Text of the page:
4 Kinds Of Rheumatic Diseases
Rheumatic diseases are inflammatory conditions that affect the body's joints, muscles, and bones. Rheumatic diseases are also considered autoimmune disorders, which means the immune system attacks certain parts of the body. Common symptoms associated with rheumatic diseases include joint pain, fatigue, and hair loss. If you experience any of these symptoms, your physician may refer you to a rheumatologist, which is a doctor that specializes in rheumatic diseases.
Here are four kinds of rheumatic diseases that a rheumatologist can diagnose and treat.
1. Ankylosing Spondylitis
This rheumatic disease causes the vertebrae in the spine to become fused together. People who have ankylosing spondylitis have a posture in which they are hunched forward. When this hunched-forward posture affects the ribs, it makes it hard to breathe.
Pain in the lower back and hips is usually the first sign of this condition. A rheumatologist may recommend physical therapy to manage the pain and stiffness associated with this condition. Maintaining an active lifestyle and practicing good posture can also help.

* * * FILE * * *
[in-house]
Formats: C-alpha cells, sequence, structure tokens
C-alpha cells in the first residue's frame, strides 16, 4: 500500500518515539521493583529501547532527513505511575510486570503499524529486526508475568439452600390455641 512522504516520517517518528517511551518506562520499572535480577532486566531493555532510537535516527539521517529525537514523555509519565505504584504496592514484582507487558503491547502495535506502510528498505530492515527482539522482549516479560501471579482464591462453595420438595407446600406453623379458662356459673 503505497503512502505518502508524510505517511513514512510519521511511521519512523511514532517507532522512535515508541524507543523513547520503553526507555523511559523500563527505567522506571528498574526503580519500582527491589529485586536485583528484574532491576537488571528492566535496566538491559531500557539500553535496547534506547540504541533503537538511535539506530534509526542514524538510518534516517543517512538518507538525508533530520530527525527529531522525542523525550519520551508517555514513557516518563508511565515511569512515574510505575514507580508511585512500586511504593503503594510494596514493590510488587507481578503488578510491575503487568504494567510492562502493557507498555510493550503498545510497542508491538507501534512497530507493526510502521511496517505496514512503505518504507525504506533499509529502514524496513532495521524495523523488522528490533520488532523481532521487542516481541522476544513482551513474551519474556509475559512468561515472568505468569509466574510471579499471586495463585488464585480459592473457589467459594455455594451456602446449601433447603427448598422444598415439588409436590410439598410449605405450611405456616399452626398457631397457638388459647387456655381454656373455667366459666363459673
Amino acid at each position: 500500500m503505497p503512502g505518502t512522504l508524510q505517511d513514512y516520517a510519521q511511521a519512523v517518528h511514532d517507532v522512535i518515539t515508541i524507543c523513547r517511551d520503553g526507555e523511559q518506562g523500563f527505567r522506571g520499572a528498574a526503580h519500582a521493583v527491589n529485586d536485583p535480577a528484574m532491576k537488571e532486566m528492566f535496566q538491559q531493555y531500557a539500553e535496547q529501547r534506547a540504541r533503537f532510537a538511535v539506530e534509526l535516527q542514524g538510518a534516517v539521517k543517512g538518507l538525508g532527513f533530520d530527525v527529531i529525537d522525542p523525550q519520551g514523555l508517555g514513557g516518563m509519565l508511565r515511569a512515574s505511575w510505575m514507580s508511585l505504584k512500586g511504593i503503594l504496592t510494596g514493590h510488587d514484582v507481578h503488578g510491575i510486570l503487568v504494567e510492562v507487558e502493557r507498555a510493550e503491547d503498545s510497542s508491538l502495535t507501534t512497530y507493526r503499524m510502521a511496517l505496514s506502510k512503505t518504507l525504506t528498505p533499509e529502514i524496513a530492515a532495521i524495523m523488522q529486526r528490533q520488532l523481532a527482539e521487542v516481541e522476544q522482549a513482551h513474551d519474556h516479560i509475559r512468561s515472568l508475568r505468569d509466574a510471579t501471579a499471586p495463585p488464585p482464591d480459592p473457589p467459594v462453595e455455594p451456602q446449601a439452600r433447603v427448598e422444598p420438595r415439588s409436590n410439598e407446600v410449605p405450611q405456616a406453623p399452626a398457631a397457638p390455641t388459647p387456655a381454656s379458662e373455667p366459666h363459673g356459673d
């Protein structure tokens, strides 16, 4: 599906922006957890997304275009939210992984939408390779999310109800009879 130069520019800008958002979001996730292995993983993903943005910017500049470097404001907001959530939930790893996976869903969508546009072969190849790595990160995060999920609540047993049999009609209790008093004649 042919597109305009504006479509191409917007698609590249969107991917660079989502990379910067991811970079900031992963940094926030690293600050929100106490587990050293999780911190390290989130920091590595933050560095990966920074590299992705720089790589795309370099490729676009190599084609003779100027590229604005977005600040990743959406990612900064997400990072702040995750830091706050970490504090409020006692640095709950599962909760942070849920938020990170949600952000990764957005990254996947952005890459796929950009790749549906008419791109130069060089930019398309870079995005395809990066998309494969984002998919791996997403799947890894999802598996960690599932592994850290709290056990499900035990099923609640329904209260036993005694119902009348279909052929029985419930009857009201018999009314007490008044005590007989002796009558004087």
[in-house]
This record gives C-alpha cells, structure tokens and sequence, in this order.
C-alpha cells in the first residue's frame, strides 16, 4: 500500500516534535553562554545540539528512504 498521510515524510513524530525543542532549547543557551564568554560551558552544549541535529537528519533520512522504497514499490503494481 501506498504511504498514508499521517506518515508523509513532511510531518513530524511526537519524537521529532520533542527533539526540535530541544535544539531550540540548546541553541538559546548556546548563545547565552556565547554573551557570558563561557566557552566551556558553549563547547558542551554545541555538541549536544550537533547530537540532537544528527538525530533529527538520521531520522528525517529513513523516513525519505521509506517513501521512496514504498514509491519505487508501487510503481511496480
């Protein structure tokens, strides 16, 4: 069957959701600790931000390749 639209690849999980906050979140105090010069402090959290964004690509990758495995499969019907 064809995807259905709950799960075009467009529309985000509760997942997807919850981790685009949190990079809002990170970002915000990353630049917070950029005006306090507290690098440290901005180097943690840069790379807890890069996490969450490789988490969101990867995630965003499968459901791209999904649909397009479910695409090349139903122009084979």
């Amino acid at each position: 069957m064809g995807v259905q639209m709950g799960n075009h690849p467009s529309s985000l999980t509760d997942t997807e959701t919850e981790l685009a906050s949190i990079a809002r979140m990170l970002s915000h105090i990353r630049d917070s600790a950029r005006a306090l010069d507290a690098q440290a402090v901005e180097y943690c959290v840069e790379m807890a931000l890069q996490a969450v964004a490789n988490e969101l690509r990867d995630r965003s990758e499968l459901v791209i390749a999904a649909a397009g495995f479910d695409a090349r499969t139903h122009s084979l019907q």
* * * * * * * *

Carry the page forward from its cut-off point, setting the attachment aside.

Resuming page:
This rheumatic disease is a form of arthritis that affects the joints. If you have a sudden bout of pain and tenderness, especially in the big toe, you may have gout. You might also experience redness in the big toe or the affected joint. This rheumatic disease is caused by a buildup of urate crystals in the joint.
After a rheumatologist diagnoses you with gout, they may recommend anti-inflammatory prescription drugs, as well as medications that either block the production of uric acid or help to remove uric acid from the blood.
When the cartilage between joints breaks down, it results in a rheumatic disease called osteoarthritis. This condition can affect any joint in the body, but it most commonly affects the knees, hips, hands, and spine.
Severe osteoarthritis can cause a loss of range of motion as well as joint instability. If a rheumatologist diagnoses you with osteoarthritis, they may recommend over-the-counter pain medications, exercises to strengthen the muscles around the joints, and hot and cold therapy.
When there is too much collagen in the skin, it results in a rheumatic disease called scleroderma. Collagen is a protein in the body's connective tissues. When there is too much collagen, it causes the skin to harden. Besides the skin, scleroderma can affect the joints and blood vessels.
This condition can also cause complications with the digestive system, teeth, heart, lungs, and fingertips. If you receive a diagnosis of scleroderma, a rheumatologist may recommend medications to suppress the immune system as well as physical therapy to help manage the pain.
Contact a clinic like Sarasota Arthritis Center to learn more.